• Cats - current with their vaccines. All we need for them is a final certification by our vet and the US Department of Agriculture that the cats have not gotten some sneaky disease within 10 days of our departure.

10. Final Hindi test – Scheduled.

No, we are not ready to take our final tests but we are more than ready to be done with them.

11. Pack-out – Scheduled.

Of course, it’s wonderful that our stuff will be packed and moved by professional packers but we still need to separate it into four categories, which is quite an exercise. The categories are:

  • Carry on and checked luggage that we take with us on the plane
  • Unaccompanied Air Baggage (UAB) –  up to 700 lb for a family of 4
  • Household Effects (HHE) – up to 7200 lb
  • Long-term Storage – up to 18,000 lb that we can leave behind here in the US

12. Consultations in New York – Scheduled.

Paul has to go to NY for two days of consultations. We scheduled them for the first week of April, which is after our Hindi tests and during Nia’s spring break, so Nia and I can tag along. Nia has never been to NY and I thought it would be nice for her to see it before we move overseas. If you have any ideas for cool stuff to see/do in NY for a 8-year old, please leave me a comment.

13. After-packout temporary housing – Kinda up in the air.

This is where we will stay for a few days (up to 10 allowed) after all our stuff is packed out. We talked to Oakwood Falls Church, which is five minutes from where we live right now but they didn’t have any two-bedrooms available, so we are on a waitlist there. If it doesn’t work out, we’ll either try to fit into a one-bedroom or look for something elsewhere.

14. Housing assignment – Up in the air.
Knowing where you’ll live and what type of space and furniture you’ll have is helpful when you prepare for pack out (remember those 4 categories in #11 above?) but that information is not always available before you get to post. You are given a housing questionnaire about 6 months before departure and you can express your preferences there but ultimately everything depends on what’s available at the time of your arrival at post. We want to be on the compound because it’s across the street from the school but so do others and only about 20% of the people in Delhi can fit on the compound. Those are usually people with kids and they tend to stay put until the end of the school year (end of May), so our chances are not great but hopefully we’ll get lucky.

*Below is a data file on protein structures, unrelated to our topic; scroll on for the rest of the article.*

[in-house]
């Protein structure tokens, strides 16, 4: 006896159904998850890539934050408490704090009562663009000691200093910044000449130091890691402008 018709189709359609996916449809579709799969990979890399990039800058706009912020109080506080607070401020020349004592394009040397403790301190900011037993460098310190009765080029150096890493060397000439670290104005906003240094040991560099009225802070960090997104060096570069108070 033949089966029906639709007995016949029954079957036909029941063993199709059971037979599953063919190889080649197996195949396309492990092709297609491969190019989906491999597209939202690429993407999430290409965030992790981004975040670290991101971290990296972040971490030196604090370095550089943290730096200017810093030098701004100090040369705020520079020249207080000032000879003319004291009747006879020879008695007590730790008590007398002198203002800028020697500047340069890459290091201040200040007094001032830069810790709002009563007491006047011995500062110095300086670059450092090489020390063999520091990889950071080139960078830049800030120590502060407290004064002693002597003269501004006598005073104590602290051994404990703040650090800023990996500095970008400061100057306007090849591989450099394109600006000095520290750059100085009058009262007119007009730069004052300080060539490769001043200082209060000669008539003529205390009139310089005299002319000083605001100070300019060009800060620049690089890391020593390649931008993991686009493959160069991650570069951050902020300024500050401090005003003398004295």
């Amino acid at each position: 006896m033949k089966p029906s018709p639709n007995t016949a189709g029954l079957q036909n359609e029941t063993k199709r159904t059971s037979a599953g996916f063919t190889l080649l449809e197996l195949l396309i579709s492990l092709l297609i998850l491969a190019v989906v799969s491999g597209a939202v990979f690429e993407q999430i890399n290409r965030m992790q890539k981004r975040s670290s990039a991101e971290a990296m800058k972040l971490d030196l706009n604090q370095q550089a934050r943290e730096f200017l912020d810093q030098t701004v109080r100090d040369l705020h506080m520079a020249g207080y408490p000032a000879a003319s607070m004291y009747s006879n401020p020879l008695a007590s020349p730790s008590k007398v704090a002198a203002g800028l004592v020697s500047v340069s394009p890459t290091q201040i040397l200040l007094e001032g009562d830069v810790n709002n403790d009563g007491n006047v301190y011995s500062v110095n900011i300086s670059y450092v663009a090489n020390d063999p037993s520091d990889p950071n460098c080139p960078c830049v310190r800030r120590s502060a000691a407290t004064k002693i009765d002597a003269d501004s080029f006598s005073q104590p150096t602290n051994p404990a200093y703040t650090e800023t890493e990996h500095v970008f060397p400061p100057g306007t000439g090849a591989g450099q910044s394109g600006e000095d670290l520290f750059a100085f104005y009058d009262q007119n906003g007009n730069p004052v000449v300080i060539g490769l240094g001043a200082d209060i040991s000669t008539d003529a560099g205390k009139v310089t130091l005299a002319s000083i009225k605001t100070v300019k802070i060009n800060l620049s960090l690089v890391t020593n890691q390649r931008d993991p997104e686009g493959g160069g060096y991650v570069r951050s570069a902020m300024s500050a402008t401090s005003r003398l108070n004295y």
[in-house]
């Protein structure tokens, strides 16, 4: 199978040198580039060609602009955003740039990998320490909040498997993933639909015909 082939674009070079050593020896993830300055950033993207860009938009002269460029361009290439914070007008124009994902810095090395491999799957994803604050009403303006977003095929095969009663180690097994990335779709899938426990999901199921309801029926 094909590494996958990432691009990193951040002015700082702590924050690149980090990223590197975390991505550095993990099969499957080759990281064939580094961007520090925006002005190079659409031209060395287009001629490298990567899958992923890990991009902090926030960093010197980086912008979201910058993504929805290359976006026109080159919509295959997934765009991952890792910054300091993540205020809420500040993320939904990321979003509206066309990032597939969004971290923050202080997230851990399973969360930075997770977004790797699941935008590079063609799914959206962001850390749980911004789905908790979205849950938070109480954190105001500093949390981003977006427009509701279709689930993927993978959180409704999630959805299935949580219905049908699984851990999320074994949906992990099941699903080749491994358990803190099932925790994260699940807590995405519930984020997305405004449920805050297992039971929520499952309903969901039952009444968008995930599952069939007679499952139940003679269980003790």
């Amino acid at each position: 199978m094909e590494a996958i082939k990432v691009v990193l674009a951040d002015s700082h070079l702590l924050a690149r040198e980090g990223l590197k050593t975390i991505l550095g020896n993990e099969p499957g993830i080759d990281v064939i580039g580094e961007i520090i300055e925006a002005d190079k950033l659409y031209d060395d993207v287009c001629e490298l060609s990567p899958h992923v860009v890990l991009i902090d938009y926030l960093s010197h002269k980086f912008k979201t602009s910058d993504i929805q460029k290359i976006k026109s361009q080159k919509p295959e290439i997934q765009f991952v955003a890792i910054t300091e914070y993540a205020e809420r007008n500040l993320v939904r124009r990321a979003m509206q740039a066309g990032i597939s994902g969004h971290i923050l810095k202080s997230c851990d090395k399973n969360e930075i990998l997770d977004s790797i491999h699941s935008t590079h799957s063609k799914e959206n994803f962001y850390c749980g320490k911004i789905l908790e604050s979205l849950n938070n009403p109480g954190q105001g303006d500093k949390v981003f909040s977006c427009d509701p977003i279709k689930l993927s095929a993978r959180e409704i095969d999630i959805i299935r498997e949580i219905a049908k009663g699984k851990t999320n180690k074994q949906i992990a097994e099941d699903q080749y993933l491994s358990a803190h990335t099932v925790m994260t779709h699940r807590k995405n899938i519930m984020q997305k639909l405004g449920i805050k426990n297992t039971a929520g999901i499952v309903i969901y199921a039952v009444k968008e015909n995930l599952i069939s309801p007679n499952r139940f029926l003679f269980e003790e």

15. Transit insurance – Working on it.

This is insurance for our stuff during transit. When we moved from Florida for A-100, we didn’t get it. We had a couple of damaged items. They weren’t anything major – a broken coffee table and a cracked bookcase – but you never know what may happen in transit. Plus, the distance is substantially more this time, so we have decided to get transit insurance. We got a quote from Clemens and are thinking about getting another one from Hirshorn. What do you guys do for transit insurance?

16. Selling the car – Working on it.

The car (van really) is not new or fancy but was great having it while we were in the D.C. area as we bought it cash and had no payments and it worked great for us. So far, we have posted signs on the car itself but they haven’t generated any interest yet. We need to clean it well, take some pictures and put it up on livelines, craigslist, facebook and at the FSI cafeteria. Hopefully, one of those will work. If not, we’ll have to sell it to CarMax, which is fine as a last resort but they won’t give us much for it.

17. Arranging for transportation to the airport – To Do.

We will have a ton of luggage in addition to the cats, kids, strollers, car seats etc. , so a normal car won’t work. We will either have to call a van or, as a friend suggested (Thanks, Amy!), a stretch limo and travel to the airport in style.

18. Shopping for stuff that’s not available in India or if it is, it’s insanely expensive – Nowhere near done.

When you are moving to a country that you haven’t even visited before it’s hard to know what you are going to miss, even if you’ve done your research and read all the post reports and talked to people that have lived there. We hear that pretty much anything we may need is available in Delhi these days but some things are 3-5 times more expensive. I know from several sources that I am a Bigfoot by Indian standards. Apparently,  8.5 is the largest ladies’ shoe size available there. I wear 9.5, so I just have to go shoe shopping. I don’t want to but I have to, so I will sacrifice. I am also told that ladies’ unmentionables are not the same quality as in the US, so that’s something else I’ll have to sacrifice for.  Some dry foods (cereal) and drinks (wine) are either not available, poor quality or very expensive but I am not quite sure what to do about those.  Our Costco membership expired recently and it doesn’t make sense to renew it now but I might tag along with one of my sisters-in-law for some necessities.